In the wake of the hijacking of the cruise ship Achille Lauro, Yasser Arafat's Palestine Liberation Organization has suffered from a series of blunders and heavy diplomatic blows that raise questions about its ability -- and doubts about its willingness -- to participate in the Middle East peace process.
Since the cruise ship drama, which cost the life of an elderly American Jewish invalid, the PLO has found itself the object of a diplomatic full-court press by Israel and the United States. But its own apparently fumbling responses have served as well to alienate its sympathizers in Europe and even its closest friends in the Arab world:
* Jordan last night put the blame on a PLO member for Britain's cancellation of talks with the PLO that would have opened the way for a landmark meeting between a joint Jordanian-PLO delegation and Britain's foreign secretary.
Since February, Jordan and the Palestinians have sought to have such a group received by western leaders and have hoped that a U.S. representative would be persuaded to talk with it as well.
But yesterday's meeting in Britain was called off when one of the two PLO representatives refused to sign a statement, which Britain and Jordan said had been previously agreed upon, renouncing terrorism and violence and recognizing Israel's right to exist. King Hussein said today that the one PLO official "was not aware apparently of the details" of the statement that had been negotiated by Jordan on the PLO's behalf.
* Under pressure from Washington, the U.N. General Assembly yesterday dropped a move to invite Arafat to participate in its 40th anniversary commemoration.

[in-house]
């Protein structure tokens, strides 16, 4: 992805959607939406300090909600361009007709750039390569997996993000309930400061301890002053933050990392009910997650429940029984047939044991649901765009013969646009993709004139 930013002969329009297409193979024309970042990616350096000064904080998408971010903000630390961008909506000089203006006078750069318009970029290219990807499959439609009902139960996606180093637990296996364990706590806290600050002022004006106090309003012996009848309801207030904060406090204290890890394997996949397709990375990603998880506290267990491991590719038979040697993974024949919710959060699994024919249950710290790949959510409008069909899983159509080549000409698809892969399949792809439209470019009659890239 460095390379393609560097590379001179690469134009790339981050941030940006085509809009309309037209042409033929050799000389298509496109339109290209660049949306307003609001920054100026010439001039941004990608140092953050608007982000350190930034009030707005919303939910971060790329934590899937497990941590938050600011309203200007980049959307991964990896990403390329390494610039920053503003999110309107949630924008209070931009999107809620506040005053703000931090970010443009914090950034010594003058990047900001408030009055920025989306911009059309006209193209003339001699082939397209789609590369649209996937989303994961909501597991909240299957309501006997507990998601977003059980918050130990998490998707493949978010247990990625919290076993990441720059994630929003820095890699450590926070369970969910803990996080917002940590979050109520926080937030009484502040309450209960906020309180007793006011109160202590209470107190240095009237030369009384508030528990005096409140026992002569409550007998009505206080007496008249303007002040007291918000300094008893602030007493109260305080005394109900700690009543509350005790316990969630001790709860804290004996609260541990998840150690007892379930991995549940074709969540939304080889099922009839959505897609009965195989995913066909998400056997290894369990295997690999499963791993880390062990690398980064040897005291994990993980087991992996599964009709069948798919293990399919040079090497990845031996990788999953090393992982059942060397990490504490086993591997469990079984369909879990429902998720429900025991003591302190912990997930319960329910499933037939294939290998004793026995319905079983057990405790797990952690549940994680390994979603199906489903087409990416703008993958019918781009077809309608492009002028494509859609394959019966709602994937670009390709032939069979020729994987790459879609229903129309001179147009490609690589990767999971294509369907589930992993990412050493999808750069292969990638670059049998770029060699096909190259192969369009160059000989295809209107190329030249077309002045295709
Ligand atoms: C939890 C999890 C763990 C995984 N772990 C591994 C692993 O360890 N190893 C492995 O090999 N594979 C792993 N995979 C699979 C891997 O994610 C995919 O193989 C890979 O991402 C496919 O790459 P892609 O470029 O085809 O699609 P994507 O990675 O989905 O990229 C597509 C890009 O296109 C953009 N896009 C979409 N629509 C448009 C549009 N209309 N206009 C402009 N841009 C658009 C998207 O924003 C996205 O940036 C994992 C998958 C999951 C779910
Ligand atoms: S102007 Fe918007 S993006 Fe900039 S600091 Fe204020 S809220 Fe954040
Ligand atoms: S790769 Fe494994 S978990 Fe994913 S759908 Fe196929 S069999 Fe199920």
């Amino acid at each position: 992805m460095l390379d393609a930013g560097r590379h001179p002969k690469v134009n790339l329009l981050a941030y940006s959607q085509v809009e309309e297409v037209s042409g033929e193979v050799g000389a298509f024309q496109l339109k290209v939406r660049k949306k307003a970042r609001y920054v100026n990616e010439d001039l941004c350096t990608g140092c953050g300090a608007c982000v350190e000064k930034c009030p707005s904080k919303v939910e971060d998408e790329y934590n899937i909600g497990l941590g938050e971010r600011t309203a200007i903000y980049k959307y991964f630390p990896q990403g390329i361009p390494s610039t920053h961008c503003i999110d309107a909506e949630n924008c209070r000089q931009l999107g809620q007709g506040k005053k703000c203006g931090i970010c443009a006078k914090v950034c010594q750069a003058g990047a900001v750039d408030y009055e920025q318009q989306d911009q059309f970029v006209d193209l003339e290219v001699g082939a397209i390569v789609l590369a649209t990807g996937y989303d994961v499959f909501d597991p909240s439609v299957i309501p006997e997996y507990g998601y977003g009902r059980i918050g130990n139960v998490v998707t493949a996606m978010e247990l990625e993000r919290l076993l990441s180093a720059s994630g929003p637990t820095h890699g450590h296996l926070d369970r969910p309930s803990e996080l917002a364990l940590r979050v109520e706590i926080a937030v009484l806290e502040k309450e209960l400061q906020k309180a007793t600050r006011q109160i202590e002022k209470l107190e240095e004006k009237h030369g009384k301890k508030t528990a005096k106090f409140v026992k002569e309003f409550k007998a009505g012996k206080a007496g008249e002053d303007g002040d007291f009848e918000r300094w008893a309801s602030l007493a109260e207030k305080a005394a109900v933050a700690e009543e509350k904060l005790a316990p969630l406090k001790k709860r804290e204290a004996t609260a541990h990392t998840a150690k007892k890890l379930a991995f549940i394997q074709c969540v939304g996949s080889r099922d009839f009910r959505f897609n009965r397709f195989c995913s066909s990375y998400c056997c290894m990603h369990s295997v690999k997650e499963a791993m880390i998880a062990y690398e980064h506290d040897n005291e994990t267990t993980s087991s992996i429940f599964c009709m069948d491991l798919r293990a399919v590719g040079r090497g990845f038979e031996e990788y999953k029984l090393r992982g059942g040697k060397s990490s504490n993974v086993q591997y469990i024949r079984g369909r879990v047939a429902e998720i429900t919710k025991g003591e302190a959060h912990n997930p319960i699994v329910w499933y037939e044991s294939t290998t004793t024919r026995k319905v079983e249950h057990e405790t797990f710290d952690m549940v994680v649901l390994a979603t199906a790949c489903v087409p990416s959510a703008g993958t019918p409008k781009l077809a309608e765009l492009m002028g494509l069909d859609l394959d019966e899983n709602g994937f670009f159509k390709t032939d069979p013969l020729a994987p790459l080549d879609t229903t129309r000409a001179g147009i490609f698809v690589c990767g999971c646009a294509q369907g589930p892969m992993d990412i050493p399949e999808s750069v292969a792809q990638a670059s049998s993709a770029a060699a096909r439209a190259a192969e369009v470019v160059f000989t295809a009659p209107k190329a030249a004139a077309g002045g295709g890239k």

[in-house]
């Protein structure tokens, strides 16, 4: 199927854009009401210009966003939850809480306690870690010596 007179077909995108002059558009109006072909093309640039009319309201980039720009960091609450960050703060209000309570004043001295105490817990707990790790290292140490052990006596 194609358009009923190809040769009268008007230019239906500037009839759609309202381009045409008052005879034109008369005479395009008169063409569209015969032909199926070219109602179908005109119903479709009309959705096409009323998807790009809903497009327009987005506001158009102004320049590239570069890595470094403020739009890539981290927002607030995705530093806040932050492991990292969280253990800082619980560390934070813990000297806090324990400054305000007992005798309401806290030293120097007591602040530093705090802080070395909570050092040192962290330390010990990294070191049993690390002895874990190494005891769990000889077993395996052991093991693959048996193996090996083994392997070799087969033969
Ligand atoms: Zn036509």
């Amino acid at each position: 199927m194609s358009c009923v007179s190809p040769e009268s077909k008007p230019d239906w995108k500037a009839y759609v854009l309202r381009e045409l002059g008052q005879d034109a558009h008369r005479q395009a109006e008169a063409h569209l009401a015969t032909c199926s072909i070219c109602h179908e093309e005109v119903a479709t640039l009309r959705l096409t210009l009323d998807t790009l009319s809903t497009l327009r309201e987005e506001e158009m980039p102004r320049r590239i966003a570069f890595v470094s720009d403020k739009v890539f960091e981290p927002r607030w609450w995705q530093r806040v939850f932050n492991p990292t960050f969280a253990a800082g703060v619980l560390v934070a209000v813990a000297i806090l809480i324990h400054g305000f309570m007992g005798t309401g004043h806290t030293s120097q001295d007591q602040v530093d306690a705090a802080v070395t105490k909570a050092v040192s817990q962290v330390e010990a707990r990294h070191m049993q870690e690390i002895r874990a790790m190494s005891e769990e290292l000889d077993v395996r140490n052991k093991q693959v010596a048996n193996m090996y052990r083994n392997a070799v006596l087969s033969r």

* The European Community has ruled out a meeting with the joint Jordanian-PLO delegation and at the same time said it will receive Israeli Foreign Minister Yitzhak Shamir at economic talks on Oct. 22.
* Officials in Egypt, which has worked hard to bring Arafat into the moderate Arab camp, today privately expressed deep disappointment at the PLO's performance in London. They also remain suspicious of its role in the Achille Lauro affair.
Egyptian anger at Israel and the United States for their actions this month continues strong. Officials here are hoping for some move from Washington that will again give the peace process momentum.
But Egypt is also incensed about Arafat's actions in the confused hours after the hijack ended, when U.S. fighter planes forced the landing in Italy of an Egyptian plane attempting to deliver the terrorists to Arafat's custody.
The PLO leaders "make a decision to do something and then when it comes to the crunch they shy away," said one senior Egyptian official, referring to general dealings with the organization. The official, who asked not to be named, said, "It's one step forward and two steps back."